The primary means of signature reduction is focused on the engine and drive systems of the vehicle. While already alluded to above in the analysis of the platform's propulsion and mobility, relevant points will be reiterated here for ease of reference. The electric drive differs from conventional AFV drive system arrangements by utilizing a hybrid powerplant. This essentially means that the engine generates electric power which in turn powers the batteries which propel the vehicle. The electric drive has, importantly, implemented a suite of features designed to mitigate its detectability, both acoustically and thermally. Moreover, the presence of dual APUs and the primary and secondary battery banks allow the vehicle to be driven for several hours with the main engines off, which pushes the sound generated to below that of a conventional civilian motor vehicle. As with a number of earlier marks of AFV, the Bär's decoupled suspension is separated from the hull, and similarly separated from the final section which turns the drive wheels, a factor which considerably lowers audibility in itself. By utilizing the Eisen-Schloss Combat System to actively monitor the engine and propulsion systems, the crew are able to remain constantly aware of the amount of noise being generated, and also the amount of heat being radiated. Furthermore, as indicated in the propulsion and mobility section, the Bär, as with both its main battle tank ancestors and the original model, utilizes active cooling of its own exhaust - a further means of suppressing thermal and infrared signature to enemy forces.

The Bär uses the 'Shield' Active Protection system to protect the vehicle from active ground, aircraft, and other threats, utilizing its sixteen multipurpose grenade launchers, 'shotgun' pellet dispensers, and Remote Missile Systems to maximum use; more notably missile, incoming AT rounds, and other various ground threats are the primary targets of this system. The newer full system for tanks and other armored vehicles uses a Missile Countermeasure Device (MCD, and RMS included) that emits a massive, condensed infrared signal to confuse the seeker of an anti-tank guided missile. A semi-active control line-of-sight (SACLOS) system acts as countermeasures for wire and radio guided anti-tank missiles, and thermally and infrared guided missiles are also combated. The 'Shield' Active Protection system utilizes its radar sensor to quickly detect incoming threats from a 360 degree point of view. Its quick speed allows for immediate action in identifying and tracking the threat; this system uses either a munitions launchers to launch munitions to explode before hitting the vehicle or a short range missile launcher to intercept incoming threats - a pellet 'shotgun' like dispenser also acts as an integral part of the system. The system is primarily set up to protect against guided anti-tank missiles and shaped charge attacks, which are usually used by infantry or other ground units to attack vehicles; this system when successful either destroys, knocks the projectile off target, or lessens the affect of the weapon's damage. This system has also shown good results in countering incoming tank shells and artillery rounds; aircraft borne munitions are included as a primary target for this system. The Bär's multilaunchers, 'shotguns', and RMS are the primary vehicles for the 'Shield' system on the Bär and erect an invisible shield around the vehicle against incoming threats. An impressive suite of active ECM as a means of defeating incoming radar guided missiles, and the suite is usually activated if detection equipment determines that multiple radar signatures are illuminating the vehicle in question.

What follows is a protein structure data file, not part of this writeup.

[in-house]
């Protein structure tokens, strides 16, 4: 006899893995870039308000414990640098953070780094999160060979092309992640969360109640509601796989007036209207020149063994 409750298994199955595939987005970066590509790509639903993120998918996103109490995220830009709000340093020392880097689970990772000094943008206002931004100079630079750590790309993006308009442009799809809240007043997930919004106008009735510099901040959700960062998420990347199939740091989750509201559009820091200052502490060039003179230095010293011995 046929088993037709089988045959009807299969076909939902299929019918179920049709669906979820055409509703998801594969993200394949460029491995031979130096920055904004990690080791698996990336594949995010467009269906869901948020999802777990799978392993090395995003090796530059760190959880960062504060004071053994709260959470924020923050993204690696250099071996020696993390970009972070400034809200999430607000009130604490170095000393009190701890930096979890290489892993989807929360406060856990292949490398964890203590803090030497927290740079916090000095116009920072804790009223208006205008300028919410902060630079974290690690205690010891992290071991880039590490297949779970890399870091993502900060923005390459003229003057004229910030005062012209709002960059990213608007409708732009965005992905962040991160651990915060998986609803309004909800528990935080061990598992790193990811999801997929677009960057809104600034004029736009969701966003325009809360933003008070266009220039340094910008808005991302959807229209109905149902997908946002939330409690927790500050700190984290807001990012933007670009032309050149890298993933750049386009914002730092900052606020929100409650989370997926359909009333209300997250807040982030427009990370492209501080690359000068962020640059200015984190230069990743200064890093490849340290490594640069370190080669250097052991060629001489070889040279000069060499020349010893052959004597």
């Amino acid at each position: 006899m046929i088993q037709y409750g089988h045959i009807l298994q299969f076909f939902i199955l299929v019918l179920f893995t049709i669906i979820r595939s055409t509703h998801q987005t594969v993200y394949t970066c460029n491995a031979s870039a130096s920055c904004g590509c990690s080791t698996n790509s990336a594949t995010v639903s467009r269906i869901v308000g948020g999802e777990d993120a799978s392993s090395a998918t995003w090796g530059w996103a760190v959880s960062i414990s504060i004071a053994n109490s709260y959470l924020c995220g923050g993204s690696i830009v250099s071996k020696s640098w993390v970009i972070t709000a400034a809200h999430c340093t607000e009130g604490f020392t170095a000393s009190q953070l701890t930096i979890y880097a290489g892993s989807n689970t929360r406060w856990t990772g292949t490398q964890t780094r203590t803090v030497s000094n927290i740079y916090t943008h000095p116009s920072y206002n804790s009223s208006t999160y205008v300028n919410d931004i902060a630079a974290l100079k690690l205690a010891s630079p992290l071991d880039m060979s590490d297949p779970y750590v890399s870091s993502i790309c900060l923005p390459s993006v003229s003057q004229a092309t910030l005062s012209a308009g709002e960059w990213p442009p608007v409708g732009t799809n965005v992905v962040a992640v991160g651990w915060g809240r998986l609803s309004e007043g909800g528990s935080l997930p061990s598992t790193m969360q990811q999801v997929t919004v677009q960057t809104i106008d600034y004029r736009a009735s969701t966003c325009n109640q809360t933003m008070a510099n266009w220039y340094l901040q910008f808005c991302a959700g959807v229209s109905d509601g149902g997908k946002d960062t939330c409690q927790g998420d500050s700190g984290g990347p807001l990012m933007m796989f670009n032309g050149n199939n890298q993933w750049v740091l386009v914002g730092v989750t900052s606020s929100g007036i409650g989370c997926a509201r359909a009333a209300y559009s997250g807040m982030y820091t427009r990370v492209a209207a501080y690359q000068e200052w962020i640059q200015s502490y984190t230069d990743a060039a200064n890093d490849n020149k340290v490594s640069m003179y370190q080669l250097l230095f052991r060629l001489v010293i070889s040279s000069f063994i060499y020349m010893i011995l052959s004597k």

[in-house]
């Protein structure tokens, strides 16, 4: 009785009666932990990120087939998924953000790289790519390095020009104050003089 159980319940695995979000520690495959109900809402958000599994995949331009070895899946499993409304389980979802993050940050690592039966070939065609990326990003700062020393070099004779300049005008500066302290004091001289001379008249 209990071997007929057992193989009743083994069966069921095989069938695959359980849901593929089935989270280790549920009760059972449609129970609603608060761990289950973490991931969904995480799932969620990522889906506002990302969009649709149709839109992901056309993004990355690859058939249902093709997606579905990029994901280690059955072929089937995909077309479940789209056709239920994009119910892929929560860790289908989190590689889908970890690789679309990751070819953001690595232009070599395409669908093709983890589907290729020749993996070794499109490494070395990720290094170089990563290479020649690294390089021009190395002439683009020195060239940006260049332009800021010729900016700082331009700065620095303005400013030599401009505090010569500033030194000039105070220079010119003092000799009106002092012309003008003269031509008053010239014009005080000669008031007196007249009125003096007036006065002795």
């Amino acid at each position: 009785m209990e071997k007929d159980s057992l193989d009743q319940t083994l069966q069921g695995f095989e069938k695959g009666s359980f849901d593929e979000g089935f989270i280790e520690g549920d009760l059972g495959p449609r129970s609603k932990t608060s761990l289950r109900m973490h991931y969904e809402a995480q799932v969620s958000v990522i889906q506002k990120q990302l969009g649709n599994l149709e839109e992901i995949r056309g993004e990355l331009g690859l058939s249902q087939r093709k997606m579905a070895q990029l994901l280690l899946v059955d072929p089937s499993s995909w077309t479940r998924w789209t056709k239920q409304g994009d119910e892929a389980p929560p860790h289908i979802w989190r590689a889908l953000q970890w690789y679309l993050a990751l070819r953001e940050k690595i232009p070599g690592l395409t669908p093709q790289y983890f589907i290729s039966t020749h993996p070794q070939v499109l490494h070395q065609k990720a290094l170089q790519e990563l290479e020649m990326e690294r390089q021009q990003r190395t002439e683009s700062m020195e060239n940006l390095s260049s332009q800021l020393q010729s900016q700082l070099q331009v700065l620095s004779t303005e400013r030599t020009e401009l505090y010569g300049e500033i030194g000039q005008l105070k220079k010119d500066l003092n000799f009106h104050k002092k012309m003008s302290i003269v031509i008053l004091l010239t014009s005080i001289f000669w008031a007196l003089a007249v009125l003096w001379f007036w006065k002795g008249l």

Bär 30mm-IFV: The Bär 30mm Infantry Fighting Vehicle variant is a turreted variant that mounts the Mk-103 Automatic Cannon, a thirty millimeter automatic cannon used also on the Höllenhund IFV. The crew space is slashed to accommodate for larger ammunition storage.

Bär TD: The Bär Tank Destroyer is a modified IFV variant designed for anti-tank/armor duties - essentially a tank killer. Revolving back to its tank roots, the TD variant utilizes the same FCS as main battle tanks in the Wolf Armaments inventory; it also mounts the 140 mm WA Mk. 42D ETC smoothbore cannon, one of the largest cannons used with armored vehicles in the TECT Armed Forces. The other additions to the variant include better shock absorbers and a redesigned turret for better elevation and cannon operation. Designers envisioned TD variants to support armored forces with long range accurate anti-tank cannon fire - supporting flanks and infantry with heavy cannon fire for light artillery and heavy anti-tank cannon fire, essentially killing any armored vehicle it can shoot at range.

The Bär is available for purchase for $10 Million NSD per unit, APC & IFV; TD variant costs an additional four million NSD at $14 million NSD. Domestic Production Rights can be acquired for $110 Billion NSD for variants. Purchase can be made on the Wolf Armaments main page.